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Amid British furor over Afghan rescue mission, war support plummets

The day after New York Times reporter Stephen Farrell was released by British commandos, a new poll finds growing opposition to the UK's troop commitment to the war.

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The episode comes as Brown and his cabinet are battling to shore up support for the war. On Wednesday, a survey published by Britain's National Army Museum showed that 53 percent of Britons now disagreed with the initial decision to deploy British troops to Afghanistan, while just 25 percent said they agreed.

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Those figures are broadly in line with European sentiment. The Marshall Fund poll found that 63 percent of Europeans are pessimistic about stabilizing the situation.

But the level of opposition in Britain, regarded as more of a rock of support for the conflict until now, may shock planners in the White House, Downing Street, and NATO headquarters.

Jonathan Tonge, professor of politics at the University of Liverpool, says the changing British public view of Afghanistan was now reminiscent of attitudes towards the decades-long conflict in Northern Ireland, when the public was almost always in favor of pulling troops out, apart from a few occasions when infamous IRA attacks enraged public opinion and caused a spike in the opposite direction.

"Part of the reason is the escalating number of fatalities among troops, but people are also not clear on how long this will last for, they are unsure if the war is winnable, what victory will look like, and whether it really has any effect on reducing the terrorist threat at home, where many terrorists have turned out to be homegrown," he says. "If you polled people after 9/11, there was a gung-ho attitude toward going in, but that has evaporated."

Mr. Tonge predicts that both Labour and the opposition Conservative Party will soon be exploring options for a quiet exit from Afghanistan.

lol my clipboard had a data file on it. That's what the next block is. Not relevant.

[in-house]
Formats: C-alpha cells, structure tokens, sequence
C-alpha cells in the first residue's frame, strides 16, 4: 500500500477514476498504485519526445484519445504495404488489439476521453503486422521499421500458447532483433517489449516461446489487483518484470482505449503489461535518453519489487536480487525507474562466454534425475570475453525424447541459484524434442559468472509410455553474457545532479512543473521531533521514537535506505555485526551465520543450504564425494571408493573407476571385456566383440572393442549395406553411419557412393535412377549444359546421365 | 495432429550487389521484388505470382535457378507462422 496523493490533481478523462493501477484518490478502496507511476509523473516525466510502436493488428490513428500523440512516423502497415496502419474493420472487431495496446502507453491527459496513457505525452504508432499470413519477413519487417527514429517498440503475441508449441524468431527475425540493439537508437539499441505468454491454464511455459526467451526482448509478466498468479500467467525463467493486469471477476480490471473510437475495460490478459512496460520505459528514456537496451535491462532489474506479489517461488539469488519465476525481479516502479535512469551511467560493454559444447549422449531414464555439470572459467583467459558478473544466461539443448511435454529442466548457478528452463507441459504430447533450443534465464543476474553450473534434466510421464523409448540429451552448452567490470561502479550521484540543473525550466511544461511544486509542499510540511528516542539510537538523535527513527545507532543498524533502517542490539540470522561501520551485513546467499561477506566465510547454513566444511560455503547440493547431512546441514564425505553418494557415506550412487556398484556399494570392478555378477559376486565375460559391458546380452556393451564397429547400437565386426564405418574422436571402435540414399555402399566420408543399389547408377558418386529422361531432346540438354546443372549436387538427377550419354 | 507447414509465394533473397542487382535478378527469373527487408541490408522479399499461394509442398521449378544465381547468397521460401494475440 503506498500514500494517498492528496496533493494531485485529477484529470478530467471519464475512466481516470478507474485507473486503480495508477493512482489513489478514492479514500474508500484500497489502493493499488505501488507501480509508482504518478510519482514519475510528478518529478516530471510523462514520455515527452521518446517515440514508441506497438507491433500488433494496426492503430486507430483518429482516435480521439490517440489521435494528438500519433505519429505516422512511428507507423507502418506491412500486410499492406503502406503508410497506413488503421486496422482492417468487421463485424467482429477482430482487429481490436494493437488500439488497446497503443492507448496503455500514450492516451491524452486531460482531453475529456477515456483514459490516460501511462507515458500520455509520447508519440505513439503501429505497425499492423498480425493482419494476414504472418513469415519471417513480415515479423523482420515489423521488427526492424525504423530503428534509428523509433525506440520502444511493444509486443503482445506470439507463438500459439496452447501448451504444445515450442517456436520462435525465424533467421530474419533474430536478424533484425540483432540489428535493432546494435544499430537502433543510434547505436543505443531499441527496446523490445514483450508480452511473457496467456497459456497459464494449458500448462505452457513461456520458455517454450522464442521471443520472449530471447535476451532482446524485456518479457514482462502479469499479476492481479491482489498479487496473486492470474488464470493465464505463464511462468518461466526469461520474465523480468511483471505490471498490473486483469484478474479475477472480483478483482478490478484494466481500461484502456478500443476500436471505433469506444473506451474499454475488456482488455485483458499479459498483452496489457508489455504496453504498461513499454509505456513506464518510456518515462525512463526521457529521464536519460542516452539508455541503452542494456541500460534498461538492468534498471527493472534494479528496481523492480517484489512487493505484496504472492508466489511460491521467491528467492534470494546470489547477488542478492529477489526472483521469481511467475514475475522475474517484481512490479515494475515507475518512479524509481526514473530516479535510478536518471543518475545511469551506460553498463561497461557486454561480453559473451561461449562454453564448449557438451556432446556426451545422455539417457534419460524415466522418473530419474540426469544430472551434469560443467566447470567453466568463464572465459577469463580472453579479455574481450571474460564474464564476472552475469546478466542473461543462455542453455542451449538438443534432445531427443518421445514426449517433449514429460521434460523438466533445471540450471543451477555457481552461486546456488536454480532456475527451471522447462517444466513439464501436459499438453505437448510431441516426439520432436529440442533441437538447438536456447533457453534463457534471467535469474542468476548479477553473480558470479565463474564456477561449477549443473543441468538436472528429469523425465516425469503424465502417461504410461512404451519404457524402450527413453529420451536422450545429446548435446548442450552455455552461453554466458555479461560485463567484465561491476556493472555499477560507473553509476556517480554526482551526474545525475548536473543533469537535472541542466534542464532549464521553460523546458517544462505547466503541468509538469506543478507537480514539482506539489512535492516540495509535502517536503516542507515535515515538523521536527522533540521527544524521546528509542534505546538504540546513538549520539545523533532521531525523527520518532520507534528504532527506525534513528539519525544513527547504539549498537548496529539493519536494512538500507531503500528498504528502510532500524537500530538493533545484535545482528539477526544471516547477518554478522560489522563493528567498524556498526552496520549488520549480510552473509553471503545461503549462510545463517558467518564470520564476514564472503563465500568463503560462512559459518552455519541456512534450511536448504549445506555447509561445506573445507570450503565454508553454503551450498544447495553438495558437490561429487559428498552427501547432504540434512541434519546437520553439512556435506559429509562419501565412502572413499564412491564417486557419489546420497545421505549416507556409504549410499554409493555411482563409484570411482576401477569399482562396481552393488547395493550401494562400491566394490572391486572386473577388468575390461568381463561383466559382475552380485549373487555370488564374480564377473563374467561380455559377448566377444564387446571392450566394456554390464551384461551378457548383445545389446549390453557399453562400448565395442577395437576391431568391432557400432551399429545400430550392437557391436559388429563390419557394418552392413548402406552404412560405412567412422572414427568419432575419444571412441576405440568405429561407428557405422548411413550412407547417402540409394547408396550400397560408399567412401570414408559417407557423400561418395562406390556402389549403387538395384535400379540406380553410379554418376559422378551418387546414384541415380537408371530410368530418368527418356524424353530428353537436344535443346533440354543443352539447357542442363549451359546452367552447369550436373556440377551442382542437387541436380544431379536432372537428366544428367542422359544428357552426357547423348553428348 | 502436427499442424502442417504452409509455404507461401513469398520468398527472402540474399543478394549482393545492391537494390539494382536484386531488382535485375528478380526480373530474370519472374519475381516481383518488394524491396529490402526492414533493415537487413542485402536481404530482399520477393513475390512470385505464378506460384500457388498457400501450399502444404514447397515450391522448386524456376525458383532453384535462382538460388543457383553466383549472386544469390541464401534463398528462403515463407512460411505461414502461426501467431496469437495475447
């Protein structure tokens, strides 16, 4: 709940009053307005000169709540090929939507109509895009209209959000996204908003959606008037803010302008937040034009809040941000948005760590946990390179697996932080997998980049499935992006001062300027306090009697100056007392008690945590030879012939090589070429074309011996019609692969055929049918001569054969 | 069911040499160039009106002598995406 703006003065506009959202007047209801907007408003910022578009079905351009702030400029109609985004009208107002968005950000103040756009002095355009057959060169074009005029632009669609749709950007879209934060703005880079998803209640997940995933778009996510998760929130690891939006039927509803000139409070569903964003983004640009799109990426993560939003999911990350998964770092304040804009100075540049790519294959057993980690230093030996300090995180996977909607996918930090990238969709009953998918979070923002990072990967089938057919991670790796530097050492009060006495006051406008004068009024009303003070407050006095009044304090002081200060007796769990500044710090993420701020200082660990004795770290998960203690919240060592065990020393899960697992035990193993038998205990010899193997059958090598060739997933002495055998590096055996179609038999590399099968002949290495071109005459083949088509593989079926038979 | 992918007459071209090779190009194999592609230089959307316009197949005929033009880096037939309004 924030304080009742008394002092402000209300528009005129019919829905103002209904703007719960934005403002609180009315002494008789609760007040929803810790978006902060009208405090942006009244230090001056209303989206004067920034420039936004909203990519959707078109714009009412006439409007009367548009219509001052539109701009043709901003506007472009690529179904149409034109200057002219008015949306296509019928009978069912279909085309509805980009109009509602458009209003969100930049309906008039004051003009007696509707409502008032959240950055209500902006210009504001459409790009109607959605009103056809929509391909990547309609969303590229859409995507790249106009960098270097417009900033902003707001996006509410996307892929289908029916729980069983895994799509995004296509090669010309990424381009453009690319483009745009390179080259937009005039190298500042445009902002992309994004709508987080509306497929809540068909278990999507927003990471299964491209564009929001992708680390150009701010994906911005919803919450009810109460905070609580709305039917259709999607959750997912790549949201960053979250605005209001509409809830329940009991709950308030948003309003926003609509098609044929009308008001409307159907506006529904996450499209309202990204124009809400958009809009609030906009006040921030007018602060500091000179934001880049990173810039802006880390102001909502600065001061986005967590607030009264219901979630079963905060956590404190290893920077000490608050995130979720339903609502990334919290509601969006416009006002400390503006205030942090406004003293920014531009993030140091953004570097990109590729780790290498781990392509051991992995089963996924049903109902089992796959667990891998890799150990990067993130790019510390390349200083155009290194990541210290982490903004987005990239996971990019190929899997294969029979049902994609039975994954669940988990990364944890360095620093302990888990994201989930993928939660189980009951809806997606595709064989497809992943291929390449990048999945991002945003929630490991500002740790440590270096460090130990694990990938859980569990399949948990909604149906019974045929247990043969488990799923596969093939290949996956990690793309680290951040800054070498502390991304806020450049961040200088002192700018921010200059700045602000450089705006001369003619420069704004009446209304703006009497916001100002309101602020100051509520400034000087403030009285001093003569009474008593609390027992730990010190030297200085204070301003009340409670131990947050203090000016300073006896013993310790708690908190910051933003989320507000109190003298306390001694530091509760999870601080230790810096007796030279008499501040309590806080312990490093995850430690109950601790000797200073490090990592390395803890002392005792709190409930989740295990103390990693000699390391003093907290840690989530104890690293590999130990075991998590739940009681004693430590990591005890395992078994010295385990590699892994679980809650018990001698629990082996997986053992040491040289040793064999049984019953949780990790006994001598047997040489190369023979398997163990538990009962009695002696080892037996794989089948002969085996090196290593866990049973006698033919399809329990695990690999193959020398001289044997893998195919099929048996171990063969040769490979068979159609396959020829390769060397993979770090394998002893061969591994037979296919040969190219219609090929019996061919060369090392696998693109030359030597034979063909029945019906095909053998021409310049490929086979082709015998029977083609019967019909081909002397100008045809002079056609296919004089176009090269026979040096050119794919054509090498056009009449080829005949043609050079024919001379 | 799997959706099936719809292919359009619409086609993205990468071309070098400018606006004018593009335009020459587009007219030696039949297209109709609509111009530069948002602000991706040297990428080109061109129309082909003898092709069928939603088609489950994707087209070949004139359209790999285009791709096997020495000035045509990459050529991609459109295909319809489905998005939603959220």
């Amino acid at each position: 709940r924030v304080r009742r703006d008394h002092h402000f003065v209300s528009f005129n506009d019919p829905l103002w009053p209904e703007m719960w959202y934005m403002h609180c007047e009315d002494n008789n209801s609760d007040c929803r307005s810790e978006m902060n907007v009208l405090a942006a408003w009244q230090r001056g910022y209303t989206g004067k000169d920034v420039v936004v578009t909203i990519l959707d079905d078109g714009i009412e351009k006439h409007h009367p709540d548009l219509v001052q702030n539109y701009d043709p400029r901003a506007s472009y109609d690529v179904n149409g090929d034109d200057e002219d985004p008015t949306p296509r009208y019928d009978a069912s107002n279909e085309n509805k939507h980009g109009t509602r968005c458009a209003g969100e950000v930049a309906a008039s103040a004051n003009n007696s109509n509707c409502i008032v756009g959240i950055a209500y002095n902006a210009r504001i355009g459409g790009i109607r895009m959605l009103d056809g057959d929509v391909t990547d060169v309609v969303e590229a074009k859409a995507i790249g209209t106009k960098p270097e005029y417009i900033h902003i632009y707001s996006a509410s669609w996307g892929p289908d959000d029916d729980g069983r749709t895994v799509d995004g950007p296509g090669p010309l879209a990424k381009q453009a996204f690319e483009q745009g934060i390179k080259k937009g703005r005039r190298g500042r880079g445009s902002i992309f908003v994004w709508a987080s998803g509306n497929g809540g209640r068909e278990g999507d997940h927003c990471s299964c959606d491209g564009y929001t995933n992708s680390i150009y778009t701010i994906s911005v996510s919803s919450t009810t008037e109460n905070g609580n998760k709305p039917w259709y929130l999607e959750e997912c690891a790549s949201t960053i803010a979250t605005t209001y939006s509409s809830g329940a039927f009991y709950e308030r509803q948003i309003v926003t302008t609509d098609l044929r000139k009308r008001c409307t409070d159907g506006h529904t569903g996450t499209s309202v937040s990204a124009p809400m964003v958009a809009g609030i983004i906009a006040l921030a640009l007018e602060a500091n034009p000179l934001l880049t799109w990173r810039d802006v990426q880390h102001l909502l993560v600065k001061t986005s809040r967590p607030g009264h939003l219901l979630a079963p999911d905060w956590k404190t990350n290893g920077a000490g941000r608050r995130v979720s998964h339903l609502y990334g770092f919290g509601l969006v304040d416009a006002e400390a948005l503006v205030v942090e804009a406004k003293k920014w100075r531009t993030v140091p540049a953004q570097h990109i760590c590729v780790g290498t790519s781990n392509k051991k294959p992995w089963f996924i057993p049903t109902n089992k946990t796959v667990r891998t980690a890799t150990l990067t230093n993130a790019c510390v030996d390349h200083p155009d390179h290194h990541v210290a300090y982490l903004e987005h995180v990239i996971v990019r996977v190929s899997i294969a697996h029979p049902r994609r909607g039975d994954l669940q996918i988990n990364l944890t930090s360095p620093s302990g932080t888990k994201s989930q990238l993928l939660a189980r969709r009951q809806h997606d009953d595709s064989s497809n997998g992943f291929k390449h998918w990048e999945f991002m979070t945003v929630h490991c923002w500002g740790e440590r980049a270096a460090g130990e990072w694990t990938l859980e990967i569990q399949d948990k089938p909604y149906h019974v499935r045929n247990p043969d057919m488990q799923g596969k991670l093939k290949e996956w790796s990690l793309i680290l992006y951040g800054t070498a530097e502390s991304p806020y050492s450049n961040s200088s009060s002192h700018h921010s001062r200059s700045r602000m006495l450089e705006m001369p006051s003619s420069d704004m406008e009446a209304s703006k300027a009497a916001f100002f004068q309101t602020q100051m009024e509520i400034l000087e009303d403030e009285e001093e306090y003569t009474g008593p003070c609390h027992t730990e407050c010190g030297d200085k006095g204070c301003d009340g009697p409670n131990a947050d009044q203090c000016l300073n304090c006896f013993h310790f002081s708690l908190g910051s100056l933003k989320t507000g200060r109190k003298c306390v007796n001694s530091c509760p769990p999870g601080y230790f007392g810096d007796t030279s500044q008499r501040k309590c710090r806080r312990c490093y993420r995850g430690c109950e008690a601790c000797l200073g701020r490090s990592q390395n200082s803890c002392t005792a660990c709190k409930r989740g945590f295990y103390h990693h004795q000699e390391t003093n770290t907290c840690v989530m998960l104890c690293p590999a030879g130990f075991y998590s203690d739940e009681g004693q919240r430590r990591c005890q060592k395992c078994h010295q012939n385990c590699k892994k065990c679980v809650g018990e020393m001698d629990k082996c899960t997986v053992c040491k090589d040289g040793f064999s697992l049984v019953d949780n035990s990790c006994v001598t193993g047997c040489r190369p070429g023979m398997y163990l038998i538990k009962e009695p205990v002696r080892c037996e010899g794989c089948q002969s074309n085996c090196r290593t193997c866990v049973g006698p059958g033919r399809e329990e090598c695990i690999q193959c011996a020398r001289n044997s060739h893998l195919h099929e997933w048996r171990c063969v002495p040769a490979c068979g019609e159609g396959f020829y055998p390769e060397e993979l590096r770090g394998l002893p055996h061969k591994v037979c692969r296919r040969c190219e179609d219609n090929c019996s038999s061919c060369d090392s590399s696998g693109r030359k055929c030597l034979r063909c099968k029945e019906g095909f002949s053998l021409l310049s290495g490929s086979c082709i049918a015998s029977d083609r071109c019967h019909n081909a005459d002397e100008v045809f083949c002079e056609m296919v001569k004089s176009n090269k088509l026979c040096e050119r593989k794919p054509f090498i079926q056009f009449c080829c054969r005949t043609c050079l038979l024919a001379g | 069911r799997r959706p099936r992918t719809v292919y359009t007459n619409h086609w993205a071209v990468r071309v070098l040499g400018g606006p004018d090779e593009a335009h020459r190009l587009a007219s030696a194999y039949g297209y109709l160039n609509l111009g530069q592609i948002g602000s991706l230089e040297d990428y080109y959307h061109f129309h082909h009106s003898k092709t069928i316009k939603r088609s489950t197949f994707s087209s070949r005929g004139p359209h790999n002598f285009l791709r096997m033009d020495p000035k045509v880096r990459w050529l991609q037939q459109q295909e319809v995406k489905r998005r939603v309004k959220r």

Tonge does not expect Afghanistan to become a major election issue, as it has in Germany, where a resurgent left is using it to attack Chancellor Angela Merkel. Instead, he says, the political consensus in Britain is beginning to crack.

Election fraud

Both the Conservatives and Britain's third major party, the Liberal Democrats, are preparing to call for the disputed Afghan election to be re-run, while the Conservative leader, David Cameron, regarded by many as a prime minister in waiting, was recorded Wednesday by a BBC camera crew lamenting "naked" fraud in Afghanistan's election.

Although his remarks were said to have been private, there are suspicions that his party may be preparing to open up blue water between it and the government.

But the strategy that political pundits say Cameron is considering would hinge on sending in more British troops for a short duration to train the Afghan Army.

Brown is also facing mounting opposition within his own party, which may explode into open political civil war at Labour's annual conference later this month. Long-term antiwar activists sense the wind is now in their sails.

"When it came to Iraq, we were told it was about weapons of mass destruction. With Afghanistan, it was terrorism, and perhaps people thought it was a 'good' war because of that," says Ms. Gentle. "But now we are at a turning point. Everywhere you go, you bump into people who know or are related to someone serving in Afghanistan, or have a relative there. Anytime a soldier gets killed, the ripples get bigger."

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Is Afghanistan worth fighting for?

Former national security adviser Zbigniew Brzezinski is skeptical about a troop surge, while Francis Fukuyama, author of "The End of History and the Last Man," sees reasons to persist.

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